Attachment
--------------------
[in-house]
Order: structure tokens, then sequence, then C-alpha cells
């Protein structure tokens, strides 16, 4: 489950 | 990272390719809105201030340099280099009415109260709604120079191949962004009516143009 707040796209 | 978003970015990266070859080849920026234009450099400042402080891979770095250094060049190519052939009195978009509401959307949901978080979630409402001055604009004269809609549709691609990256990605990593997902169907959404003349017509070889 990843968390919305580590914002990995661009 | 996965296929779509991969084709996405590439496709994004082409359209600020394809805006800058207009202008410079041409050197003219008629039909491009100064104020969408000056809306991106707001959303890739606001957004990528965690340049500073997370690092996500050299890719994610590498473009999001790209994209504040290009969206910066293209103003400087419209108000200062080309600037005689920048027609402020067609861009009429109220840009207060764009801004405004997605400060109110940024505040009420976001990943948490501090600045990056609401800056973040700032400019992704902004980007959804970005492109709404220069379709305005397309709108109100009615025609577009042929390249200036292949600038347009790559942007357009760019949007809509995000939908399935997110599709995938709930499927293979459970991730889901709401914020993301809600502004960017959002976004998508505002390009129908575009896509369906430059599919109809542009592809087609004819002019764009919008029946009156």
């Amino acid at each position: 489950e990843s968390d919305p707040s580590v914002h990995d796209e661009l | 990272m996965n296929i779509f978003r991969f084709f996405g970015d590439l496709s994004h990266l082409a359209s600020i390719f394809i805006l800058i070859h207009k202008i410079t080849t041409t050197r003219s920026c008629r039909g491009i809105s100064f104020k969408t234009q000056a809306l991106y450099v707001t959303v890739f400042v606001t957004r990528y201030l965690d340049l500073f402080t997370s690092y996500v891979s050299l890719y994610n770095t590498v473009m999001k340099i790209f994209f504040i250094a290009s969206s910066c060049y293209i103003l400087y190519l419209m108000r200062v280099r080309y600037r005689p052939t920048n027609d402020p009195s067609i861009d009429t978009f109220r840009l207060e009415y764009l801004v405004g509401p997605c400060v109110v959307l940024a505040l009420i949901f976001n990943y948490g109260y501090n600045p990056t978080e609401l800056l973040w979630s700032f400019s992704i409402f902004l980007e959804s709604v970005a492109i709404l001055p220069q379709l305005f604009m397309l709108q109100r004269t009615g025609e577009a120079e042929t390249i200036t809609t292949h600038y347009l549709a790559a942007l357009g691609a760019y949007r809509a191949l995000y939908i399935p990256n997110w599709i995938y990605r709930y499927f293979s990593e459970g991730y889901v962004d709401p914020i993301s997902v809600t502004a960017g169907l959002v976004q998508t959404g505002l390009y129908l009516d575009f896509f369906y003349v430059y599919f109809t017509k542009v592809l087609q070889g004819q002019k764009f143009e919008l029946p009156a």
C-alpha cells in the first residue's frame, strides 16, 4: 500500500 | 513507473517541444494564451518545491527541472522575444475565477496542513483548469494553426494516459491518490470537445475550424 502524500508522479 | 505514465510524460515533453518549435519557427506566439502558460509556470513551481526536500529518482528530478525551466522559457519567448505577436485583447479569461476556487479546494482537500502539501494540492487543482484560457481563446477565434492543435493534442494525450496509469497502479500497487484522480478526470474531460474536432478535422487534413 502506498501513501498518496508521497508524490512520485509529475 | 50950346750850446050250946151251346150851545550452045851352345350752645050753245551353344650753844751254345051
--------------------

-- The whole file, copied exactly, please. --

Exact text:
[in-house]
Order: structure tokens, then sequence, then C-alpha cells
């Protein structure tokens, strides 16, 4: 489950 | 990272390719809105201030340099280099009415109260709604120079191949962004009516143009 707040796209 | 978003970015990266070859080849920026234009450099400042402080891979770095250094060049190519052939009195978009509401959307949901978080979630409402001055604009004269809609549709691609990256990605990593997902169907959404003349017509070889 990843968390919305580590914002990995661009 | 996965296929779509991969084709996405590439496709994004082409359209600020394809805006800058207009202008410079041409050197003219008629039909491009100064104020969408000056809306991106707001959303890739606001957004990528965690340049500073997370690092996500050299890719994610590498473009999001790209994209504040290009969206910066293209103003400087419209108000200062080309600037005689920048027609402020067609861009009429109220840009207060764009801004405004997605400060109110940024505040009420976001990943948490501090600045990056609401800056973040700032400019992704902004980007959804970005492109709404220069379709305005397309709108109100009615025609577009042929390249200036292949600038347009790559942007357009760019949007809509995000939908399935997110599709995938709930499927293979459970991730889901709401914020993301809600502004960017959002976004998508505002390009129908575009896509369906430059599919109809542009592809087609004819002019764009919008029946009156």
């Amino acid at each position: 489950e990843s968390d919305p707040s580590v914002h990995d796209e661009l | 990272m996965n296929i779509f978003r991969f084709f996405g970015d590439l496709s994004h990266l082409a359209s600020i390719f394809i805006l800058i070859h207009k202008i410079t080849t041409t050197r003219s920026c008629r039909g491009i809105s100064f104020k969408t234009q000056a809306l991106y450099v707001t959303v890739f400042v606001t957004r990528y201030l965690d340049l500073f402080t997370s690092y996500v891979s050299l890719y994610n770095t590498v473009m999001k340099i790209f994209f504040i250094a290009s969206s910066c060049y293209i103003l400087y190519l419209m108000r200062v280099r080309y600037r005689p052939t920048n027609d402020p009195s067609i861009d009429t978009f109220r840009l207060e009415y764009l801004v405004g509401p997605c400060v109110v959307l940024a505040l009420i949901f976001n990943y948490g109260y501090n600045p990056t978080e609401l800056l973040w979630s700032f400019s992704i409402f902004l980007e959804s709604v970005a492109i709404l001055p220069q379709l305005f604009m397309l709108q109100r004269t009615g025609e577009a120079e042929t390249i200036t809609t292949h600038y347009l549709a790559a942007l357009g691609a760019y949007r809509a191949l995000y939908i399935p990256n997110w599709i995938y990605r709930y499927f293979s990593e459970g991730y889901v962004d709401p914020i993301s997902v809600t502004a960017g169907l959002v976004q998508t959404g505002l390009y129908l009516d575009f896509f369906y003349v430059y599919f109809t017509k542009v592809l087609q070889g004819q002019k764009f143009e919008l029946p009156a």
C-alpha cells in the first residue's frame, strides 16, 4: 500500500 | 513507473517541444494564451518545491527541472522575444475565477496542513483548469494553426494516459491518490470537445475550424 502524500508522479 | 505514465510524460515533453518549435519557427506566439502558460509556470513551481526536500529518482528530478525551466522559457519567448505577436485583447479569461476556487479546494482537500502539501494540492487543482484560457481563446477565434492543435493534442494525450496509469497502479500497487484522480478526470474531460474536432478535422487534413 502506498501513501498518496508521497508524490512520485509529475 | 50950346750850446050250946151251346150851545550452045851352345350752645050753245551353344650753844751254345051